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  1. #1
    Certifiable wayback's Avatar
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    Those who've upgraded to a carbon fork

    I'd like to get your input. Friend of mine has done some research and decided on a fork upgrade to benefit from the damping qualities of CF. Trouble is, he's not sure which one to get. Doesn't want the cheapest, more "mid-range".

    Here's his bike: http://www.bikepedia.com/quickbike/B...e#.UOe6g6wsu4o

    I'd describe him as a long-distance recreational rider and occasional commuter. He usually rides on weathered surfaces and is seeking a little more comfort.

    Real-world impressions would be very helpful. Please let me know which fork you installed, what you think of it, and whether or not you might prefer a different one.

    Thanks!
    Last edited by wayback; 01-05-13 at 01:10 PM.

  2. #2
    PatronSaintOfDiscBrakes dynaryder's Avatar
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    Had an '04 Fuji Absolute with straight blade alloy fork and skinny tires. It sucked. Picked up a Winwood cf cross fork for cheap at a local shop(steerer had been cut,but long enough for me). Night-and-day difference. Everything else on the bike was stock except the fork,and it rode much better.

    Your friend will need a cross fork with canti mounts for his V brakes,1 1/8" steerer(threadless),and he'll want to get a curved model for the better ride and to match the stock fork's rake/trail. Like this one. I have a Nashbar branded one I didn't use as planned for a project;seems like a good quality piece,and almost half the price of the Ritchey. The curved Evo on my old Coda Elite rode real nice,but I think they only do straight blade anymore.

    edit: also remember swapping forks isn't a straight swap. You'll need to remove the headset cup from the old fork and install it on the new one. And when cutting the steerer remember the old adage: measure twice,cut once.
    Last edited by dynaryder; 01-05-13 at 03:41 PM.

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  3. #3
    Certifiable wayback's Avatar
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    Thanks for the feedback dynaryder. He's hoping for an improvement in ride quality similar to your experience with the Fuji. I'll ask him to take some measurements before ordering to make sure the new fork specs are close the current one re rake & trail.

    In another thread I saw that some Ritchey forks have canti boss issues (http://www.bikeforums.net/showthread...rk+brake+issue) so I'll check into the offerings from Ridley.

    I'll let him know he might need to get a new headset as well depending on what he has now.

    Appreciate the help!

  4. #4
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    Makes a big difference... I pt one on my Fuji Absolute 4 frame.... makes for a nice ride. And i used the Nashbar fork also.

  5. #5
    Super Moderator no1mad's Avatar
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    Some wider tires will provide a plusher ride at a fraction of the cost of a new carbon fork...

  6. #6
    ^ JBC. jbchybridrider's Avatar
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    Sounds like a good move, alloy forks on a alloy frame suck. I use a Karbona cyclocross fork. I don't think you'll find one of those but there's plenty other brands and check the axle to crown length is the same or up to 20mm shorter if he wants slightly quicker steering but don't go longer.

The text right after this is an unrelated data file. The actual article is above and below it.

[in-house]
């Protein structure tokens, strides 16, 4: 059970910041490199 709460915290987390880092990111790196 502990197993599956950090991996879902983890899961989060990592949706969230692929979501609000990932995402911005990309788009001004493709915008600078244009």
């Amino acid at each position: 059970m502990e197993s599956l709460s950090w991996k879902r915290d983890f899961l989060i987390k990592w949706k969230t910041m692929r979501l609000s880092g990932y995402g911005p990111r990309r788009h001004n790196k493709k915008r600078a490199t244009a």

2010 Custom Carbon JBC, 1990 Ricardo Pinnacle, 1988 Ricardo Elite, 1983 Ricardo Varsity, 1990 Peugeot Hurricane, 1977 Dawes Galaxy GT, 2007 Pinarello F3-13, Custom aussie made 1980 Columbus SL racer, 1975 Calton Rapide, 1995 Olympia Fusari, 1993 Basso Viper.

  7. #7
    Certifiable wayback's Avatar
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    Thanks guys. After a fairly thorough web search, I was only able to locate three 1-1/8" cantilever-compatible 700c carbon forks with curved blades from Nashbar, Redline, and Ritchey.

    Can anyone add to this list?

  8. #8
    PatronSaintOfDiscBrakes dynaryder's Avatar
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    Quote Originally Posted by wayback View Post
    I'll let him know he might need to get a new headset as well depending on what he has now.
    No no no. He doesn't need a new headset,he just needs to swap the part of the headset that's installed on his current fork to the new one. I mentioned this because if you don't swap out that part,the new fork won't fit properly. You can't just pull the cup off the old one and pop it on the new one by hand;you need a special tool or homemade apparatus to do it. If he pulls the old fork and takes it into a shop with the old one,they can do the swap. Or he can just let the shop do the whole thing.

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  9. #9
    PatronSaintOfDiscBrakes dynaryder's Avatar
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    Quote Originally Posted by no1mad View Post
    Some wider tires will provide a plusher ride at a fraction of the cost of a new carbon fork...
    Depends on the bike. My Novara Road Buzz came with 32mm tires. The ride totally sucked,so I swapped on some 42mm tires. Helped a little,but I still couldn't commute on it for an entire week without my carpel tunnel flaring up. So it had to go back to REI.

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  10. #10
    Certifiable wayback's Avatar
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    I knew what you meant. Sometimes the crown race from one fork won't fit on another (been there). Wouldn't expect a problem using a Logic headset with a Ritchey fork, but it could be different with a Redline or Nashbar fork. I'm pretty sure he's already gone to a larger size with the Armadillo tires and doesn't need any more rolling resistance there.

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